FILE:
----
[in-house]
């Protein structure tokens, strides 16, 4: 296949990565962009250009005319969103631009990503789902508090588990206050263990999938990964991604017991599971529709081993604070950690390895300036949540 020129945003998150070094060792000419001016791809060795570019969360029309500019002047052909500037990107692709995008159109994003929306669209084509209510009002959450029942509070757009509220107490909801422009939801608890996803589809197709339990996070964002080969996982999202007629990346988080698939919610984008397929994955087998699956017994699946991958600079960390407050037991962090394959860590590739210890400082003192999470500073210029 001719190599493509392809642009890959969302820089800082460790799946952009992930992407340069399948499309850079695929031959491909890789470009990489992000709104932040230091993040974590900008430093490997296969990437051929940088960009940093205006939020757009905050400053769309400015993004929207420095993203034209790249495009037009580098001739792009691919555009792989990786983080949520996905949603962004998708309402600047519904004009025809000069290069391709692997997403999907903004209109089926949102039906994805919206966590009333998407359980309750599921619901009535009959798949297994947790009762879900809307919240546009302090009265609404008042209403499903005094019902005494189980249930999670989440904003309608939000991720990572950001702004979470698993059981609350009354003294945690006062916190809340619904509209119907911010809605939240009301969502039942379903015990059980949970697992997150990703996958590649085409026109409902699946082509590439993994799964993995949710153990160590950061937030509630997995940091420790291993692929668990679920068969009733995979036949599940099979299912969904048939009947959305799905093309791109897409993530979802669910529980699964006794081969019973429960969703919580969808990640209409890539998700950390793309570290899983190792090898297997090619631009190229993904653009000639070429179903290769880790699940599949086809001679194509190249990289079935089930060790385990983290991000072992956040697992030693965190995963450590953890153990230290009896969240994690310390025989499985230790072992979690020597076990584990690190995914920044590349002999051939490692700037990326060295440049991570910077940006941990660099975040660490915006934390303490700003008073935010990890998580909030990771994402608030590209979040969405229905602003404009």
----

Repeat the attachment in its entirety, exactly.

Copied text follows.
[in-house]
């Protein structure tokens, strides 16, 4: 296949990565962009250009005319969103631009990503789902508090588990206050263990999938990964991604017991599971529709081993604070950690390895300036949540 020129945003998150070094060792000419001016791809060795570019969360029309500019002047052909500037990107692709995008159109994003929306669209084509209510009002959450029942509070757009509220107490909801422009939801608890996803589809197709339990996070964002080969996982999202007629990346988080698939919610984008397929994955087998699956017994699946991958600079960390407050037991962090394959860590590739210890400082003192999470500073210029 001719190599493509392809642009890959969302820089800082460790799946952009992930992407340069399948499309850079695929031959491909890789470009990489992000709104932040230091993040974590900008430093490997296969990437051929940088960009940093205006939020757009905050400053769309400015993004929207420095993203034209790249495009037009580098001739792009691919555009792989990786983080949520996905949603962004998708309402600047519904004009025809000069290069391709692997997403999907903004209109089926949102039906994805919206966590009333998407359980309750599921619901009535009959798949297994947790009762879900809307919240546009302090009265609404008042209403499903005094019902005494189980249930999670989440904003309608939000991720990572950001702004979470698993059981609350009354003294945690006062916190809340619904509209119907911010809605939240009301969502039942379903015990059980949970697992997150990703996958590649085409026109409902699946082509590439993994799964993995949710153990160590950061937030509630997995940091420790291993692929668990679920068969009733995979036949599940099979299912969904048939009947959305799905093309791109897409993530979802669910529980699964006794081969019973429960969703919580969808990640209409890539998700950390793309570290899983190792090898297997090619631009190229993904653009000639070429179903290769880790699940599949086809001679194509190249990289079935089930060790385990983290991000072992956040697992030693965190995963450590953890153990230290009896969240994690310390025989499985230790072992979690020597076990584990690190995914920044590349002999051939490692700037990326060295440049991570910077940006941990660099975040660490915006934390303490700003008073935010990890998580909030990771994402608030590209979040969405229905602003404009």